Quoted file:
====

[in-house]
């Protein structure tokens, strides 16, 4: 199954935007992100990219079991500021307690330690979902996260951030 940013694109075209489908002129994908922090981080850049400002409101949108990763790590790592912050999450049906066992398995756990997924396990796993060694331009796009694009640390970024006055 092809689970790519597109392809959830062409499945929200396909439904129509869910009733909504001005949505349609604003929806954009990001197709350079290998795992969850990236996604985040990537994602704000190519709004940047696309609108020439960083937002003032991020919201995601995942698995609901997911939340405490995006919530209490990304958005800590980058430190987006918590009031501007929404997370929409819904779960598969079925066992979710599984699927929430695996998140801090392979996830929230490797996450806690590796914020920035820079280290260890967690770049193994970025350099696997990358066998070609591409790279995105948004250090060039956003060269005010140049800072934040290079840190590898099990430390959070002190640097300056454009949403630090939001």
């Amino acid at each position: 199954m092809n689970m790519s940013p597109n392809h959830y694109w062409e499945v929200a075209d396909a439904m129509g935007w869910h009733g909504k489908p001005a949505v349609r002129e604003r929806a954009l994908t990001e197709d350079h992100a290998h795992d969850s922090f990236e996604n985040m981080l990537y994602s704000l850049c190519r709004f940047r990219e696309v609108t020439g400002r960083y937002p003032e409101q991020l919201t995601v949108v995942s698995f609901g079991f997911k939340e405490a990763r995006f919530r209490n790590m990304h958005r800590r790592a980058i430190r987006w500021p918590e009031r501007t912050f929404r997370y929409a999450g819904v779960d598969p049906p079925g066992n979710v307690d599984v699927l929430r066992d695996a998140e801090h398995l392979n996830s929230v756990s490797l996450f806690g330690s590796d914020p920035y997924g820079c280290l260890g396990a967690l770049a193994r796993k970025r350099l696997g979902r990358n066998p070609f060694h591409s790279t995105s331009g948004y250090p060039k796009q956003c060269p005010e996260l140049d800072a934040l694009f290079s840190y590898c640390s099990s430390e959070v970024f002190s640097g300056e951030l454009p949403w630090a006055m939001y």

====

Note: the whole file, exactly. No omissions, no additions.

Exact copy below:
[in-house]
């Protein structure tokens, strides 16, 4: 199954935007992100990219079991500021307690330690979902996260951030 940013694109075209489908002129994908922090981080850049400002409101949108990763790590790592912050999450049906066992398995756990997924396990796993060694331009796009694009640390970024006055 092809689970790519597109392809959830062409499945929200396909439904129509869910009733909504001005949505349609604003929806954009990001197709350079290998795992969850990236996604985040990537994602704000190519709004940047696309609108020439960083937002003032991020919201995601995942698995609901997911939340405490995006919530209490990304958005800590980058430190987006918590009031501007929404997370929409819904779960598969079925066992979710599984699927929430695996998140801090392979996830929230490797996450806690590796914020920035820079280290260890967690770049193994970025350099696997990358066998070609591409790279995105948004250090060039956003060269005010140049800072934040290079840190590898099990430390959070002190640097300056454009949403630090939001």
């Amino acid at each position: 199954m092809n689970m790519s940013p597109n392809h959830y694109w062409e499945v929200a075209d396909a439904m129509g935007w869910h009733g909504k489908p001005a949505v349609r002129e604003r929806a954009l994908t990001e197709d350079h992100a290998h795992d969850s922090f990236e996604n985040m981080l990537y994602s704000l850049c190519r709004f940047r990219e696309v609108t020439g400002r960083y937002p003032e409101q991020l919201t995601v949108v995942s698995f609901g079991f997911k939340e405490a990763r995006f919530r209490n790590m990304h958005r800590r790592a980058i430190r987006w500021p918590e009031r501007t912050f929404r997370y929409a999450g819904v779960d598969p049906p079925g066992n979710v307690d599984v699927l929430r066992d695996a998140e801090h398995l392979n996830s929230v756990s490797l996450f806690g330690s590796d914020p920035y997924g820079c280290l260890g396990a967690l770049a193994r796993k970025r350099l696997g979902r990358n066998p070609f060694h591409s790279t995105s331009g948004y250090p060039k796009q956003c060269p005010e996260l140049d800072a934040l694009f290079s840190y590898c640390s099990s430390e959070v970024f002190s640097g300056e951030l454009p949403w630090a006055m939001y």